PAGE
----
Memorial Day

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This is Memorial Day, so once again, I thought I’d show you a picture of my father in WWII. He’s in the lower right – holding the tommy gun (Thompson machine gun). He wouldn’t hurt a fly, but on the other hand, he was a machine gun instructor. We think this picture was taken in Missouri, where he spent most of a year living in a tent.

My father was a professional drummer for awhile in the 1930s in Chicago (“no, Bill, percussionist”). He could also play harmonica very well and a little violin. He also sang with the bands. They played in hotels (like the Edgewater Beach in Chicago), clubs (like the Dreamland Cafe on S. State St.) and for private parties. He became a member of the band that Northwestern Univ. put together to travel to Europe to demonstrate American big band, swing and jazz music. That was in 1938 or 1939. They went over on a ship and stayed in Europe for about 5 months.

There he took notice of Hitler. When he came back to the U.S., he told people that there was this maniac in Germany that wanted to be Napoleon and take over the world. We’re going to be at war with this guy! Here people took little notice. Dad said people told me that we beat Germany in WWI and they were “nuthin'”.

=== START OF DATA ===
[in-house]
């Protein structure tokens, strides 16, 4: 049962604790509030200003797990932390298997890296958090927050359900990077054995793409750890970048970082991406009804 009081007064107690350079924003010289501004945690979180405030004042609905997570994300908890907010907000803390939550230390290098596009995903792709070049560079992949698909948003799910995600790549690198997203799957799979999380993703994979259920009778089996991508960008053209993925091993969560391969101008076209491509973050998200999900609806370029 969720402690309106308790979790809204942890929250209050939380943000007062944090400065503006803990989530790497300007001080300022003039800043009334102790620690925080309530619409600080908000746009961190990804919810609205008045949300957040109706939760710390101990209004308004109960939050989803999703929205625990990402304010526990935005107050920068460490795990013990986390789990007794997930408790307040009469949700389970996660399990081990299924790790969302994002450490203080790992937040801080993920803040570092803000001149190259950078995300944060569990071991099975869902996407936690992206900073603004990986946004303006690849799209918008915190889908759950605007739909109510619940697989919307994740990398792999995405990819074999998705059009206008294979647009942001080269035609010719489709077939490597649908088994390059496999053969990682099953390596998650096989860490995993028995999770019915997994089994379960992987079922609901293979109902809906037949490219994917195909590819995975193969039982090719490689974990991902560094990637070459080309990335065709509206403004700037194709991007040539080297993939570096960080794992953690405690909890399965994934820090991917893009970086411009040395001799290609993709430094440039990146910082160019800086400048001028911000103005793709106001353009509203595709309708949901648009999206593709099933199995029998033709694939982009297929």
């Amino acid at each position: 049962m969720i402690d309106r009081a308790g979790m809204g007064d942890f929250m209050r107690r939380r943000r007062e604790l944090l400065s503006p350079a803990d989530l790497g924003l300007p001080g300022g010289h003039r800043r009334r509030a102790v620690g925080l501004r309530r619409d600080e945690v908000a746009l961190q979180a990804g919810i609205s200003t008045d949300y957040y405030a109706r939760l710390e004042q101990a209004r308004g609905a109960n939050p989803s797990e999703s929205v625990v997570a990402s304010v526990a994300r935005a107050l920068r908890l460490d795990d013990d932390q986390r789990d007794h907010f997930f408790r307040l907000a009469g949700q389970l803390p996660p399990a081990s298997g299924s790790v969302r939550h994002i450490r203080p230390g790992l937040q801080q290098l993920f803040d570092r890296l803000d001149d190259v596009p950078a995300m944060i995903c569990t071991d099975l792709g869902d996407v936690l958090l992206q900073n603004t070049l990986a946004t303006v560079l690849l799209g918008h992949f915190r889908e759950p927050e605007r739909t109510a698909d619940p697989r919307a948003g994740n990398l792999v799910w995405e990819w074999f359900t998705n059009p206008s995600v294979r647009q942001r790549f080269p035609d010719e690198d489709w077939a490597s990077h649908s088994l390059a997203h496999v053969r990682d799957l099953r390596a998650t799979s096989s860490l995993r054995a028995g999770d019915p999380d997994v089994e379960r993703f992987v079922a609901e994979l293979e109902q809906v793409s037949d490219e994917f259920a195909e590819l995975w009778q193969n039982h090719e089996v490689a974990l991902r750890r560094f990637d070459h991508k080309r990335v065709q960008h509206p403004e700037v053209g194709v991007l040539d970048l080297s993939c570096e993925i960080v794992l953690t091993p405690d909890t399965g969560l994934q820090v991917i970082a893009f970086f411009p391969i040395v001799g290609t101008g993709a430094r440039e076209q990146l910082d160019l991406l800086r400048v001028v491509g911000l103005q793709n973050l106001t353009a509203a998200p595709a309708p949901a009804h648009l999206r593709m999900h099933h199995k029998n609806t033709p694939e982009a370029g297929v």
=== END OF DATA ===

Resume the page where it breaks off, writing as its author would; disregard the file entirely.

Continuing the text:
Dad decided he wanted to be more than just a buck private with a rifle when the war broke out…so in 1940, without telling anyone, he went and joined the Army. He was sent to Rockford IL for basic training, where he tried to put a band together. Later, they found out he had taken an aviation course at Lane Tech high school in Chicago, so they transferred him to the Air Corps and he went down to Missouri.

Then he went on to Frederick Army Air Field in Oklahoma, where he spent over two years. Dad flew in B24s (made in Michigan) and B25s (Mitchell bombers). He never saw combat, but managed to get to most of the 48 states. One of the pilot instructors on B26s at Frederick was the future comedian, George Gobel (he comes on around 8 min. into the film).

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We think the picture above was taken in North Carolina, where dad was a Supply Sergeant. He was about 29 years old in this picture. Dad was in the Army Air Corps for over 5 years, only getting out to help take care of his aging parents back in Chicago. After the war, he got a job at Bell and Howell for 75 cents an hour – and worked his way up to become chief liaison engineer.

He and thousands of others gave up years of their life to defeat a great evil. Today, we remember those men and women and we are grateful.

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